Carmen Walker, a political science professor at Bowie State University, says it is always important to study the biographies of those who cleared paths.

“It is always good to study leadership, to look at the mistakes and not only the success. Understanding the history of Black women and understanding the political behaviors,” said Walker, who studies political behaviors and political experiences Black women have had.

Black women have been making strides over the years and Walker believes if women keep organizing, they will continue to move forward and have a seat at the table.

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My heart filled with pride and I was so proud and felt good about the future of the country right away and I thought we’re heading in the right direction


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Bowie City Councilwoman Roxy Ndebumadu is in her first year as a councilwoman and has been inspired by the new vice president-elect. To see Harris in her new role was “mind blowing,” she said.

In Ndebumadu’s career she has heard many negative comments about her being in her 20s and a Black woman.

As the youngest woman on the council, Ndebumadu has faced questions about her credibility.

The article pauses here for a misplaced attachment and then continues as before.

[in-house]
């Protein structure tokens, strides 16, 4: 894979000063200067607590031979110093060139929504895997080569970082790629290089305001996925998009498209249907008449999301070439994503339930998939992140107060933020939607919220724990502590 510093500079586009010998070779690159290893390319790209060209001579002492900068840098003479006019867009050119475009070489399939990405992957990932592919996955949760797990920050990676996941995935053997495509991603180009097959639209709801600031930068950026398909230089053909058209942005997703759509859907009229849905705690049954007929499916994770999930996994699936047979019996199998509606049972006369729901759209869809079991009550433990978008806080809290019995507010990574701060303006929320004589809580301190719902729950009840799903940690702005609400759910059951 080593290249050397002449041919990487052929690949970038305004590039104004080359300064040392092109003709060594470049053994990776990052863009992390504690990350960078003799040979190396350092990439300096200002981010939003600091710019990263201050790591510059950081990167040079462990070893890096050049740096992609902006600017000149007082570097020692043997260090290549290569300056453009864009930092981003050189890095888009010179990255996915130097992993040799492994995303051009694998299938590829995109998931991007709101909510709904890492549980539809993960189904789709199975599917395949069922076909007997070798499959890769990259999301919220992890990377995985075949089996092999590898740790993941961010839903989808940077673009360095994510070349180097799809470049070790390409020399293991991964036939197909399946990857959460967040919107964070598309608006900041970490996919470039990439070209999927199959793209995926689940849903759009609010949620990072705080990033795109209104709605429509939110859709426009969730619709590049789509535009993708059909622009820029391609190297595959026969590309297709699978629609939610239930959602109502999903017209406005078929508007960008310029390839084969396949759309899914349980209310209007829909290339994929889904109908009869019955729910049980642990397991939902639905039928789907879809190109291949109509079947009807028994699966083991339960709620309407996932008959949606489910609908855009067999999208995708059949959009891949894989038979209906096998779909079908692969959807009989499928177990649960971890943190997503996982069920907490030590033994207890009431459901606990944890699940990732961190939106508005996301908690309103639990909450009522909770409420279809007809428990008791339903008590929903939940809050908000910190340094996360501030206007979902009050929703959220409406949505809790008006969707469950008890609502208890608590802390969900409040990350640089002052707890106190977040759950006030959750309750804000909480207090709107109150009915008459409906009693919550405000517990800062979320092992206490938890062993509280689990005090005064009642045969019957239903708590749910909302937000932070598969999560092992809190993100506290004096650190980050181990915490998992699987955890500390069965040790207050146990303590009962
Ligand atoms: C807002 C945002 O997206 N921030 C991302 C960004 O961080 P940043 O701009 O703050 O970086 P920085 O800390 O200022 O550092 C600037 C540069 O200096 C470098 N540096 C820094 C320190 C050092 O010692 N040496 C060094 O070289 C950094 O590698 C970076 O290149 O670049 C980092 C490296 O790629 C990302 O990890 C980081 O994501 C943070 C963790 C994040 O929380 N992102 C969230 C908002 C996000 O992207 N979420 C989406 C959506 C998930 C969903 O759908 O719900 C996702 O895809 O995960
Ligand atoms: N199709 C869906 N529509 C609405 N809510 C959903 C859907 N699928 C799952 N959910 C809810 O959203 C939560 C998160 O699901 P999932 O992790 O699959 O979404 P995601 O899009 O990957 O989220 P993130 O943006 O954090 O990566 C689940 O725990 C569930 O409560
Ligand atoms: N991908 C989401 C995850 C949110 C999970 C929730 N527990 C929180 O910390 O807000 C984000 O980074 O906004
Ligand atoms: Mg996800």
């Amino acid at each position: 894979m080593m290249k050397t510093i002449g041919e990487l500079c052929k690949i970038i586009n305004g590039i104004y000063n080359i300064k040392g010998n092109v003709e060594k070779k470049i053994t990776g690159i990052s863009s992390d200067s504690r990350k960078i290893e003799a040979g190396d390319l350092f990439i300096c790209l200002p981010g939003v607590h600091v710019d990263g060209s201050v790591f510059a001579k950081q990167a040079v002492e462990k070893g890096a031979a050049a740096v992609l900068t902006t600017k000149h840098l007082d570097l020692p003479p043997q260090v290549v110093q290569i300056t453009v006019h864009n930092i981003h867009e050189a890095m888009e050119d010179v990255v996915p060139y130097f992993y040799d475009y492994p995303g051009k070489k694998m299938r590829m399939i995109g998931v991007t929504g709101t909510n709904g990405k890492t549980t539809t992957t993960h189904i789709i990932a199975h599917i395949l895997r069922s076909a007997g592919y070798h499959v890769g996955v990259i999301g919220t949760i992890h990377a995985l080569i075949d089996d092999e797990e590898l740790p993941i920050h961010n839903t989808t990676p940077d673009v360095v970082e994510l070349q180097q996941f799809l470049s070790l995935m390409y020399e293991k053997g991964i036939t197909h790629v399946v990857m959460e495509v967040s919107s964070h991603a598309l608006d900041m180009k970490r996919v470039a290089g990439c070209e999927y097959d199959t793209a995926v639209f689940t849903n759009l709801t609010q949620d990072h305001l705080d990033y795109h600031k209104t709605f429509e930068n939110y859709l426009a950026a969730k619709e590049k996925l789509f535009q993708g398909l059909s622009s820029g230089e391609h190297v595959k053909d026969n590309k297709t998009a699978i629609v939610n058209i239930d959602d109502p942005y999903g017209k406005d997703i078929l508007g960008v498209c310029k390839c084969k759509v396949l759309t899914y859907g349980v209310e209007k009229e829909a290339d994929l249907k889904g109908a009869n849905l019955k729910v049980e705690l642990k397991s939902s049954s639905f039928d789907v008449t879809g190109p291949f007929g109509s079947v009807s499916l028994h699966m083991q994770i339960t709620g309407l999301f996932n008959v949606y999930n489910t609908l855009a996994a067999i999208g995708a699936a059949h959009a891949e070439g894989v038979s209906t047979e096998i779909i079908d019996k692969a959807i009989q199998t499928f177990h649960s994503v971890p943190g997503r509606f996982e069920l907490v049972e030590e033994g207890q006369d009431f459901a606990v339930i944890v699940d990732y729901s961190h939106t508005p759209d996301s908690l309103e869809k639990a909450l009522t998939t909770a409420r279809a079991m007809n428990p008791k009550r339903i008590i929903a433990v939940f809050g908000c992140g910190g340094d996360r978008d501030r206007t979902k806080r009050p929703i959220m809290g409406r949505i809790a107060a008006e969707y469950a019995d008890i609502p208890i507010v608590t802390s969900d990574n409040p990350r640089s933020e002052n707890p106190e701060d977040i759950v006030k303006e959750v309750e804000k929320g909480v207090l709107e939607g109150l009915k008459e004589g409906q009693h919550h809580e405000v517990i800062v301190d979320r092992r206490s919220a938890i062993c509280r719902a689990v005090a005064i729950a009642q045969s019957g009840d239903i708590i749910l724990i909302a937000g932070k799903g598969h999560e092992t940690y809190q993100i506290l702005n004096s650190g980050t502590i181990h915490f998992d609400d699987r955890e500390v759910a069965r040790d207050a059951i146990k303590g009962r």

“It is a different level of backlash but to be able to see a Black woman like Harris stand strong and maintain her composure and still handle herself with grace, it is just inspiring," she said.

What Ndebumadu takes away from Harris' new position is that no matter what people say or do, “the sky’s the limit and you just have to keep showing up and you never know when your time will come.”

“When Black women are in certain leadership positions people say they are too ambitious or trying to go to quickly or they can’t possibly get there and I don’t think people understand how much significance or role Black women play in certain industries,” Ndebumadu added.

Ndebumadu also attended Howard, like Harris, and calls her experience there “monumental.”

District 4 Bowie City Councilwoman Roxy Ndebumadu, left, and At-Large Councilwoman Ingrid Harrison pose for a photo at Bowie City Hall on November 8.
District 4 Bowie City Councilwoman Roxy Ndebumadu, left, and At-Large Councilwoman Ingrid Harrison pose for a photo at Bowie City Hall on November 8. (Rachael Pacella / Capital Gazette)

“Howard is an underestimated school and they set the standard for Black excellence. To see an alumni like myself, and like myself who is in public service, become the vice president of the United States is just a testament of the type of students Howard breeds out of the institution," Ndebumadu said.

While Harris is inspiring women globally, Ndebumadu is inspiring kids locally. She said she’s received messages from kids telling her she’s their idol.

“Prince George’s County is a predominantly Black community and I think it’s remarkable. It does show little kids that they can aspire to be whatever they want,” Ndebumadu said.